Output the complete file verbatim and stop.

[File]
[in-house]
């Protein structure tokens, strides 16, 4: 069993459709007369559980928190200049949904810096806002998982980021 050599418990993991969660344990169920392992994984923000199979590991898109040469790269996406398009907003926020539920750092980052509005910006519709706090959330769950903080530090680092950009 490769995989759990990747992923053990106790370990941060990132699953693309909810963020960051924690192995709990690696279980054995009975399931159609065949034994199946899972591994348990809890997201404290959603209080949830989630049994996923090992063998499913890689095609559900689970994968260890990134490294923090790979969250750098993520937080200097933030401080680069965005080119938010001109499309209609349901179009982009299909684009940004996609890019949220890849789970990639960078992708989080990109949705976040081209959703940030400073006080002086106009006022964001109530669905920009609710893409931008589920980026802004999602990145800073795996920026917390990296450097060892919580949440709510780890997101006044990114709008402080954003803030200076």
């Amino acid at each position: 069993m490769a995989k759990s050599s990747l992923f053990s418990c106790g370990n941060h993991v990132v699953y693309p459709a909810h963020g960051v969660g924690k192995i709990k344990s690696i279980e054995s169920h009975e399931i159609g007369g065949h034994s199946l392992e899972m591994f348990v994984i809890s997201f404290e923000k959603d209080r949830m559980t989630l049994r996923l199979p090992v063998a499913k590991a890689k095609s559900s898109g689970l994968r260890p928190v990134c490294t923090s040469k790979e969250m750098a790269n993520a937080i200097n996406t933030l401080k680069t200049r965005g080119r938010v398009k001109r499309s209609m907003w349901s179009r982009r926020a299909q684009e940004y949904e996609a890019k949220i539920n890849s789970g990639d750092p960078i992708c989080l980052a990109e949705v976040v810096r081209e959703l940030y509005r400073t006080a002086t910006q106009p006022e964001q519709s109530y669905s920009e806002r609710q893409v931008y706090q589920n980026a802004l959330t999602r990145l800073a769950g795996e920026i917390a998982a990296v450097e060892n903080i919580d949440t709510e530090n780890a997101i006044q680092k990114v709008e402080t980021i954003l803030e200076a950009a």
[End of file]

[in-house]
């Protein structure tokens, strides 16, 4: 069993459709007369559980928190200049949904810096806002998982980021 050599418990993991969660344990169920392992994984923000199979590991898109040469790269996406398009907003926020539920750092980052509005910006519709706090959330769950903080530090680092950009 490769995989759990990747992923053990106790370990941060990132699953693309909810963020960051924690192995709990690696279980054995009975399931159609065949034994199946899972591994348990809890997201404290959603209080949830989630049994996923090992063998499913890689095609559900689970994968260890990134490294923090790979969250750098993520937080200097933030401080680069965005080119938010001109499309209609349901179009982009299909684009940004996609890019949220890849789970990639960078992708989080990109949705976040081209959703940030400073006080002086106009006022964001109530669905920009609710893409931008589920980026802004999602990145800073795996920026917390990296450097060892919580949440709510780890997101006044990114709008402080954003803030200076």
């Amino acid at each position: 069993m490769a995989k759990s050599s990747l992923f053990s418990c106790g370990n941060h993991v990132v699953y693309p459709a909810h963020g960051v969660g924690k192995i709990k344990s690696i279980e054995s169920h009975e399931i159609g007369g065949h034994s199946l392992e899972m591994f348990v994984i809890s997201f404290e923000k959603d209080r949830m559980t989630l049994r996923l199979p090992v063998a499913k590991a890689k095609s559900s898109g689970l994968r260890p928190v990134c490294t923090s040469k790979e969250m750098a790269n993520a937080i200097n996406t933030l401080k680069t200049r965005g080119r938010v398009k001109r499309s209609m907003w349901s179009r982009r926020a299909q684009e940004y949904e996609a890019k949220i539920n890849s789970g990639d750092p960078i992708c989080l980052a990109e949705v976040v810096r081209e959703l940030y509005r400073t006080a002086t910006q106009p006022e964001q519709s109530y669905s920009e806002r609710q893409v931008y706090q589920n980026a802004l959330t999602r990145l800073a769950g795996e920026i917390a998982a990296v450097e060892n903080i919580d949440t709510e530090n780890a997101i006044q680092k990114v709008e402080t980021i954003l803030e200076a950009a």